People of the Book

by Gary Weedman 

Two of the early slogans in our Stone-Campbell tradition were: “Where the Bible speaks, we speak; where the Bible is silent, we are silent” and “No book but the Bible.”  Yet, for such a people of the Book, where is the Bible in our public worship?  I fear that it is all too absent.  A few years ago, I talked to a young married couple, raised in the Christian church, who had migrated to a more liturgical denomination. I gently inquired as to the motivation for such a move.  Their response: “We miss hearing the Bible in worship.”
The public reading of Scripture has always been an important part of corporate worship.  After a long period of absence of the Scriptures in worship, Josiah (7th C. BC) “read … all the words of the book of the covenant that had been found in the house of the Lord” (2 Kings 23:2).  Imagine – a worship service that consisted of the reading of the entire book of Deuteronomy!  The event launched a mighty reform throughout the Kingdom of Judah in behavior and devotion. 
A similar phenomenon occurred in the 5th Century BC as Ezra led a large group of exiles from captivity in Babylon to Jerusalem.  He read from the Law “from early morning until midday … and the ears of all the people were attentive” (Nehemiah 8:3).  The result was, once again, a great religious awakening.
This emphasis on public reading continued in the synagogue.  Jesus read from the scroll of Isaiah (now chapter 61) and declared himself as the fulfillment of the text that very day (Luke 4:21).
These readings were considered an act of worship and not merely preparatory to the main event.  So, when Paul advised his delegate Timothy to “give attention to the public reading of Scripture” (1 Timothy 4:13), he was merely affirming the accepted practice of the early church adopted from their roots in the synagogue. 
A powerful demonstration of the power of the oral impact of Scripture is the dramatic presentation of the Gospel of Luke by Bruce Kuhn, a Broadway actor.  Through a dramatic recitation of this Gospel from memory, the impact is remarkable.  Although I had read Luke for myself and have written about large portions of the Gospel, I “heard” aspects of the Gospel for the first time.  For example, I had never “heard” how many times that Luke records Jesus and others saying, “Fear not.”  Those who heard his presentation can never read Luke the same.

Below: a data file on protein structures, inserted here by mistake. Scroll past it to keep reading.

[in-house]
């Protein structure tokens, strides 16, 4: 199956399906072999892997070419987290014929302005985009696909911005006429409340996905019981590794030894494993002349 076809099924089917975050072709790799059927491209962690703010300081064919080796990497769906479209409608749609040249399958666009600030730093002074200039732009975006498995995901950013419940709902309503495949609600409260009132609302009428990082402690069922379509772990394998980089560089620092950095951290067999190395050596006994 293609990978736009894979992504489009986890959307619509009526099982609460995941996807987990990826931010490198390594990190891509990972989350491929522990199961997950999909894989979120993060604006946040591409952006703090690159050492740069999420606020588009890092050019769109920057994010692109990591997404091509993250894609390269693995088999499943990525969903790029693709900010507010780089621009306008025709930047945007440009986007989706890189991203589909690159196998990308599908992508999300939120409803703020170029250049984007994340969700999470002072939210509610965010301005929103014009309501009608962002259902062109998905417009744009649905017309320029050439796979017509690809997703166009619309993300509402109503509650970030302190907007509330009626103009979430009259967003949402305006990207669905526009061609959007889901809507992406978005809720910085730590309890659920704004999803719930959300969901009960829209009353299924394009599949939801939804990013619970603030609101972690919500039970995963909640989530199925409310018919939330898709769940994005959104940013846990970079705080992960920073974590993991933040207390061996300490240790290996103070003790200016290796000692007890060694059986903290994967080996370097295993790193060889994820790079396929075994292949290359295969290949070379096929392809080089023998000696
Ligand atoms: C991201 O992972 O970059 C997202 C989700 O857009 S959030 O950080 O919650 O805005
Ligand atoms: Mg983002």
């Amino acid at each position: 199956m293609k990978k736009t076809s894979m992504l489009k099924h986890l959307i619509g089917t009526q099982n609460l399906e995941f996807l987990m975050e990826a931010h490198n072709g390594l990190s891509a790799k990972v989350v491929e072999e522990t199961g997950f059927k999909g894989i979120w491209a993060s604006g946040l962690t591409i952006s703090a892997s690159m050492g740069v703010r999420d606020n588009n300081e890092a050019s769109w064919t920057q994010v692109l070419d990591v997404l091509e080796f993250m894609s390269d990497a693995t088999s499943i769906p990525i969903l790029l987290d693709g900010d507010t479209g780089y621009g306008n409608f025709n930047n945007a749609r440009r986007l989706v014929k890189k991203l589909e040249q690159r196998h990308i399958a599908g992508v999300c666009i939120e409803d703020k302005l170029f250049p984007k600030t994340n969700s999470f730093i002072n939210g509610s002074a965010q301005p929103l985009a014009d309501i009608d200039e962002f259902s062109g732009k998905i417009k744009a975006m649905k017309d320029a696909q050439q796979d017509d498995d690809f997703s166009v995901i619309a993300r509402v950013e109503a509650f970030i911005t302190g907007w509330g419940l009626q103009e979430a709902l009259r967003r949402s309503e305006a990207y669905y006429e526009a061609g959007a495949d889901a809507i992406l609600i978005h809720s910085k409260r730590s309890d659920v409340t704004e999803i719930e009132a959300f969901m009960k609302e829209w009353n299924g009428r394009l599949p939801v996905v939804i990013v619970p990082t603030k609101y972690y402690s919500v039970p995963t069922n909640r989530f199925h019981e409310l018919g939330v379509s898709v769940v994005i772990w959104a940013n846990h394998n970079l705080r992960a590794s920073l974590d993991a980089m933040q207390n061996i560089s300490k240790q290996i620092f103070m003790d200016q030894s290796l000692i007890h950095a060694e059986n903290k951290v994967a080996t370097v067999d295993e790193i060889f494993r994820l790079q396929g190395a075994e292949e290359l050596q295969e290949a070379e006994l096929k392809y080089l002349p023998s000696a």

Elders can lead in the restoration of the public reading of the Bible in contemporary worship.  We have the tradition of Jewish worship, the practice of Jesus, and the admonition of the apostle Paul to support such practice.  May we once again be a “People of the Book.”
What, then, can we do?  A few suggestions: 

  • Restore the ancient practice of Scripture reading in worship, preferably a substantial portion from the Old and the New Testaments.  There are many examples of weekly readings available from the Internet and from church history.
  • Make these readings a celebration of the presence of God and not merely a perfunctory preface to the sermon.
  • Create a ministry team of readers whose work is the reading of the Scriptures in worship and who learn the role of public reading of the Scriptures throughout the history of the church.
  • Use varied reading presentations, such as a leader with response from the congregation, two or more persons reading together, or a choral reading.
  • Promote Scripture memorization and recitations through church programs like Bruce Kuhn’s. 


by Gary Johnson 

Seven years ago, almost to the day, e2 incorporated as a non-profit parachurch ministry!  We thank the Lord for His great grace towards us, thank Him for the past seven years while trusting Him for seven more … and then some! 

As e2 celebrates her seventh anniversary, we look back over recent years and think about our conversations with 6,000+ elders at our conferences.  Time and again, conversation turned toward the same few topics.  Like cream rising in milk, we noticed elders talking about similar challenges in one location after another.  From coast to coast, in congregations both brand new and long-established, small or mega in size, these recurring themes capture the attention of elders and staff.  After thinking about this phenomenon, we have summarized these recurring concerns into six challenges. 
What are these six challenges?  We can remember them by thinking “E-L-D-E-R-S.”
E – Evangelism 
Some 250,000 churches in America have plateaued or are declining.  Why?  They suffer mission drift, failing to “seek and to save the lost.”  If elders are not leading by example and personally bringing spiritually lost friends and family to Christ, don’t expect the rest of the congregation to do so. 
L – Leadership
Conflict abounds between staff and elders.  Power struggles are alive and well.  We must work to turn our dysfunctional leadership teams into healthy teams.  This requires intentional forgiveness and humility.
D – Discipleship